"We're hopeful that with sheltered, sleeping areas, meal provision, and the day use areas altogether that it'll be a better arrangement," he said.
Officials hope to find a ‘more suitable’ long term shelter site
Part of the reason the CAC is able to reopen and officials such as Stockham feel confident that they can shelter everyone safely is that the Washoe County Human Services Agency opened the doors of Our Place in June, a new shelter with case management services located in Sparks for women, children and families experiencing homelessness. The $20 million project at the campus of the Northern Nevada Adult Mental Health Services has been in development for two years and happens to coincide with the need to transfer individuals from temporary locations, Thomas said.
“When we talk about temporary solutions, we're all driving towards a more longer term solution that helps actually rectify the situation for folks. Versus like I said, continually applying kind of short-term solutions,” she said. “Obviously people have needs in the short term, but really what we want to get to is the heart of why someone is in a situation they are, help give them the resources to achieve permanent permanency and housing.”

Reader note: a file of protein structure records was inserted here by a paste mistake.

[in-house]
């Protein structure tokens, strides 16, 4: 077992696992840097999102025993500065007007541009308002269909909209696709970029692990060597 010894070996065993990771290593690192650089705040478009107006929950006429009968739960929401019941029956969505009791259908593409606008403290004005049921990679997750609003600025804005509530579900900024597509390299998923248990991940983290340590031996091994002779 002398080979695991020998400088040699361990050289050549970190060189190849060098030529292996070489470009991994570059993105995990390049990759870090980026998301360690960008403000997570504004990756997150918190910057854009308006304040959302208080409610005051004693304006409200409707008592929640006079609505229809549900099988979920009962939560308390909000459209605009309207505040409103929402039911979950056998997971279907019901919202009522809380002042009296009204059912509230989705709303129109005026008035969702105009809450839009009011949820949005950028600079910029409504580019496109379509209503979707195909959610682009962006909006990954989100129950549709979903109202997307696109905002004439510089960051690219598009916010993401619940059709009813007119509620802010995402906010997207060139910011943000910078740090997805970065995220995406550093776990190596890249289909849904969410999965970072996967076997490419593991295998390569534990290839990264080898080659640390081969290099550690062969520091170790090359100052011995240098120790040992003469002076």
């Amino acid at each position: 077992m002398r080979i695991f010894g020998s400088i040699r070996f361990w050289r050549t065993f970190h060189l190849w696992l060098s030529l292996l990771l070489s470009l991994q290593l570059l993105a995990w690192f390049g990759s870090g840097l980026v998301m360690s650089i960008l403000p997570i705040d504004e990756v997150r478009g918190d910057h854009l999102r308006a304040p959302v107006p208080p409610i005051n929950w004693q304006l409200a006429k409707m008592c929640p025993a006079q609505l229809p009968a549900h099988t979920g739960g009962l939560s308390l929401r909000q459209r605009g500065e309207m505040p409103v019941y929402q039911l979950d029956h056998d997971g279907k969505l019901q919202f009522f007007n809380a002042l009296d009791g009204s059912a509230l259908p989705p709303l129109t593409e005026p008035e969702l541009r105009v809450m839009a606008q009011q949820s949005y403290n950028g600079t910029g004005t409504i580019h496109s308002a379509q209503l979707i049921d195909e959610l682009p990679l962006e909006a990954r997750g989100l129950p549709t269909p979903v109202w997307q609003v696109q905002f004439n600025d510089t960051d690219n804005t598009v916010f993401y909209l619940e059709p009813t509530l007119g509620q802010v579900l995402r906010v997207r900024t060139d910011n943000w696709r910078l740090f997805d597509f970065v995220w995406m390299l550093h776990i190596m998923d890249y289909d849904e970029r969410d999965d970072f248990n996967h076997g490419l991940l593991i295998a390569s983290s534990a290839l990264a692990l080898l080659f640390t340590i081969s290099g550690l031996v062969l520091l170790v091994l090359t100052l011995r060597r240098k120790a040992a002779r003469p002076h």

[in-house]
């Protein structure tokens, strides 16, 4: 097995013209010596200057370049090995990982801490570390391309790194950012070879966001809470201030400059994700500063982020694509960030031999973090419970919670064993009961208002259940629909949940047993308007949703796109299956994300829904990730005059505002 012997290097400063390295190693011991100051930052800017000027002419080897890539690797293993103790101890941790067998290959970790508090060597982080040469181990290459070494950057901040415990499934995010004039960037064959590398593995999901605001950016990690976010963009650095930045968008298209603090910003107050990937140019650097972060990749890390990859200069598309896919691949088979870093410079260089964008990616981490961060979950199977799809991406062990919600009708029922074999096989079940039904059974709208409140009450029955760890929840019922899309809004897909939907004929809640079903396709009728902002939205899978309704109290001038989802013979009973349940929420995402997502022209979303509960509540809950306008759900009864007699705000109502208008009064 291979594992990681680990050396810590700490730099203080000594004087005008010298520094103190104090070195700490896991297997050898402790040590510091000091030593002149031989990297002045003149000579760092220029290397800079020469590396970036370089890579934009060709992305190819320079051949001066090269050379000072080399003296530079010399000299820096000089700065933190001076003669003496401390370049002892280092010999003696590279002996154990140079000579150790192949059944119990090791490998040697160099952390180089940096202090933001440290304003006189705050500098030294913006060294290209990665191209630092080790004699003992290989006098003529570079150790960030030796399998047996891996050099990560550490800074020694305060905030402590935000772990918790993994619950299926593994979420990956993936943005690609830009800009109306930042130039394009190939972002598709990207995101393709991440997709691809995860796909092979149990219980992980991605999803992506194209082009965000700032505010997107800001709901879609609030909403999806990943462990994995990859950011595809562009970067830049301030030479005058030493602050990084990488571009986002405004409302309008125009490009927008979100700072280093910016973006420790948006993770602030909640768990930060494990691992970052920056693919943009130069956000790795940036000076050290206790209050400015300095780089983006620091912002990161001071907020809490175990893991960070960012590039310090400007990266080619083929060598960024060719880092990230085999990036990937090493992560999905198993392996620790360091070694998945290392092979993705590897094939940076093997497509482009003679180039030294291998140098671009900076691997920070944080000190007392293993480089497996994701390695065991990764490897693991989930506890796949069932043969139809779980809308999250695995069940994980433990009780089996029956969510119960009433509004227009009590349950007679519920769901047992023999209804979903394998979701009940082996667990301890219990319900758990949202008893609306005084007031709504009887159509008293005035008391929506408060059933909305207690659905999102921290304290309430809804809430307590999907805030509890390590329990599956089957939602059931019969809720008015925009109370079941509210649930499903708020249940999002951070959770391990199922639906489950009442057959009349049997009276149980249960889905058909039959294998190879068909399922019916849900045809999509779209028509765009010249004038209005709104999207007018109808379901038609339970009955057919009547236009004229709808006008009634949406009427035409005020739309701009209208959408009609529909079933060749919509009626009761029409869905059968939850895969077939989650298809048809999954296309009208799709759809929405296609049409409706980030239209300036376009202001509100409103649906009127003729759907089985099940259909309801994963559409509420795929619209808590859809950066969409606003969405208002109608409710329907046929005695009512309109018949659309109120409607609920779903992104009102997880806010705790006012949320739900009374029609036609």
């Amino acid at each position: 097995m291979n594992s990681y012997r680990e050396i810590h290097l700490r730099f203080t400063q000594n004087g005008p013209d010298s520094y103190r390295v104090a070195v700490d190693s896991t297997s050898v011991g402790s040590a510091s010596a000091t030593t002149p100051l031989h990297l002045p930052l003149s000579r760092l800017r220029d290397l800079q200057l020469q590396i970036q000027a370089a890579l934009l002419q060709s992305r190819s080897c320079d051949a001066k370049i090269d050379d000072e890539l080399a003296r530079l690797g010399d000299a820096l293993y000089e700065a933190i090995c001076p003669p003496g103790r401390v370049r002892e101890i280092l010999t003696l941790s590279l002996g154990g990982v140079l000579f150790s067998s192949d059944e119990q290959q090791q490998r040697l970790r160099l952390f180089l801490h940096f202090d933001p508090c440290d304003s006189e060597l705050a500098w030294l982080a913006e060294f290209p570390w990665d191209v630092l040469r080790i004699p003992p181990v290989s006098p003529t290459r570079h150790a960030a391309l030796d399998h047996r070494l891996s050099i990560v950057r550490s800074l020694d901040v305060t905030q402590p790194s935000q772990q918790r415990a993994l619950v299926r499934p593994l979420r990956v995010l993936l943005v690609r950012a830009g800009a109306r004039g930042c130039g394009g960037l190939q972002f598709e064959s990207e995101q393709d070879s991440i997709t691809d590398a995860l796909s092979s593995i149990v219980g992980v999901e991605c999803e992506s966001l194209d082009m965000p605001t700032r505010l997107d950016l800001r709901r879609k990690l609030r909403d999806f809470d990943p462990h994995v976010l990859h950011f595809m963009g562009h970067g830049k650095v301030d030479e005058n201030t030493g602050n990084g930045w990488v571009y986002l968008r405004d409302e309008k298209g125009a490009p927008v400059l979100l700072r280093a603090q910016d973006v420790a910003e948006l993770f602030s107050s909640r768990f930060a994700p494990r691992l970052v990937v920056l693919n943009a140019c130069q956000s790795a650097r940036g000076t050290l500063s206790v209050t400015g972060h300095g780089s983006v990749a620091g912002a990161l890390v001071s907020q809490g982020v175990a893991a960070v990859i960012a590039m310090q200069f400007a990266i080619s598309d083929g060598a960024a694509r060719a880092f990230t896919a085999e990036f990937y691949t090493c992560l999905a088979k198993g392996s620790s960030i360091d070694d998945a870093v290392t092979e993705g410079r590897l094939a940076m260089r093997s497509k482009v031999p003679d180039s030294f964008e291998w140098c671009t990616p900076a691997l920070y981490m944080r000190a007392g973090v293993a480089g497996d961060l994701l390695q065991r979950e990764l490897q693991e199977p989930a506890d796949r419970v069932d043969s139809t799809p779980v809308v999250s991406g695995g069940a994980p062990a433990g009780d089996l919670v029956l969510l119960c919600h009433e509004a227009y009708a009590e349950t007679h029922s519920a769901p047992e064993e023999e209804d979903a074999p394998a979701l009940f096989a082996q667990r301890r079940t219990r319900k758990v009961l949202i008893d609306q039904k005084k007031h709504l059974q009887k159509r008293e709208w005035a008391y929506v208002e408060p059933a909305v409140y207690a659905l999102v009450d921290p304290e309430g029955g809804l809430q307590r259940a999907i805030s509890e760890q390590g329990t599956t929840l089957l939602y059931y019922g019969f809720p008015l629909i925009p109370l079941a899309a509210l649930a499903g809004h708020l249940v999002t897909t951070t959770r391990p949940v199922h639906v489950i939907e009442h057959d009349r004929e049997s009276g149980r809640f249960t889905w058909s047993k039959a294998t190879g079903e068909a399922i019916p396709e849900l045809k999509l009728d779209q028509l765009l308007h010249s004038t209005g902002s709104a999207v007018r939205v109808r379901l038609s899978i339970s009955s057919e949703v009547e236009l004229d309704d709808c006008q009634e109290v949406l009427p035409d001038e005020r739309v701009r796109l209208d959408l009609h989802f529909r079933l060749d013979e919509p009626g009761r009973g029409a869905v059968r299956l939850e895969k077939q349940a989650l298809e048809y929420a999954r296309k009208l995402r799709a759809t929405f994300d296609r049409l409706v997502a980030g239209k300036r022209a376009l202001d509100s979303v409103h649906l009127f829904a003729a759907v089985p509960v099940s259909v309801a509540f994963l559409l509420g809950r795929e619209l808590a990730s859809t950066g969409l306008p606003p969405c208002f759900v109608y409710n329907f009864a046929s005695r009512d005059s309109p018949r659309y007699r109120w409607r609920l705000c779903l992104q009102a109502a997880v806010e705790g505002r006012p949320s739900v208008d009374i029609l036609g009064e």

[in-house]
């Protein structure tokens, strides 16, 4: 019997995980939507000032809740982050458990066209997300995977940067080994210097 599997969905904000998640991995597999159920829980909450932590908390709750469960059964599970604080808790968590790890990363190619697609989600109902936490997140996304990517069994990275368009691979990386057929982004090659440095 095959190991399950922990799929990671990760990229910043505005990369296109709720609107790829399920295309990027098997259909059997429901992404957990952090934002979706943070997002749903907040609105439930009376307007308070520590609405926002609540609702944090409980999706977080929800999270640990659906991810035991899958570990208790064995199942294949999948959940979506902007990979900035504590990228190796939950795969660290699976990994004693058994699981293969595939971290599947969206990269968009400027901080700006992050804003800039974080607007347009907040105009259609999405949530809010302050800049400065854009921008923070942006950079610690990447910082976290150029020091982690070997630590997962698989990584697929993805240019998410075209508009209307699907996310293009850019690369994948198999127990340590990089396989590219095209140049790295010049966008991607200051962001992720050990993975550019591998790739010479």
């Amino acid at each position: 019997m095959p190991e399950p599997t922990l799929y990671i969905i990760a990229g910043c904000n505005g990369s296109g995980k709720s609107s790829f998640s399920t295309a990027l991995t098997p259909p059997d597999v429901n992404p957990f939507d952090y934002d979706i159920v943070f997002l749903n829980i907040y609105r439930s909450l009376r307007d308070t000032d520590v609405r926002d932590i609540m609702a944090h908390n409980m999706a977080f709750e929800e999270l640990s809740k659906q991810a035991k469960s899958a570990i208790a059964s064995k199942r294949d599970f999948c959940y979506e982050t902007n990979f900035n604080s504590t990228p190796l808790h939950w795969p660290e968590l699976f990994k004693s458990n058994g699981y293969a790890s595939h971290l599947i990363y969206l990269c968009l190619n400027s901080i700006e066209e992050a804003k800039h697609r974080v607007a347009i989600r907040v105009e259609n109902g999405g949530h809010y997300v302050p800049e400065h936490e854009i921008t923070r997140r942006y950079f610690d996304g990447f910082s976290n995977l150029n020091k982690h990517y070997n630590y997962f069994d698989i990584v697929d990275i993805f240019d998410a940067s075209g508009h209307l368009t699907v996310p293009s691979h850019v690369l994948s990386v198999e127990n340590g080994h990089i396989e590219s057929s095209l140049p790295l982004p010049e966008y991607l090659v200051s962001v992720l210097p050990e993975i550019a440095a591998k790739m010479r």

Families moved from the events center to the Our Place campus in June. The women currently at an overflow shelter are expected to move in Aug. 15.
Stockham anticipates the interim shelter on Fourth Street will operate for approximately four months, allowing two months to find a more permanent shelter and two months to assemble and construct the shelter before winter comes. If the permanent shelter is not ready by the end of November, officials can extend the lease but will need to make additional improvements, most notably, a heating system.
The location for the permanent site is "sensitive," Stockham said and would require about 8 or 9 acres and ideally be close to local services and resources for clients. The site would also have to factor in Reno regulations that determine where homeless facilities can go.
Governor's Bowl Park is an option, Stockham said, but officials are scouting other locations as well.
"I'm not under any illusion COVID's gonna go away. This fourth street site is really not ideal for a long term shelter. It's pretty small," Stockham said in a CHAB meeting on Monday. "Our hope and plan is to have a more suitable longer term site identified in a couple months and then have a couple months to develop that site and improve it."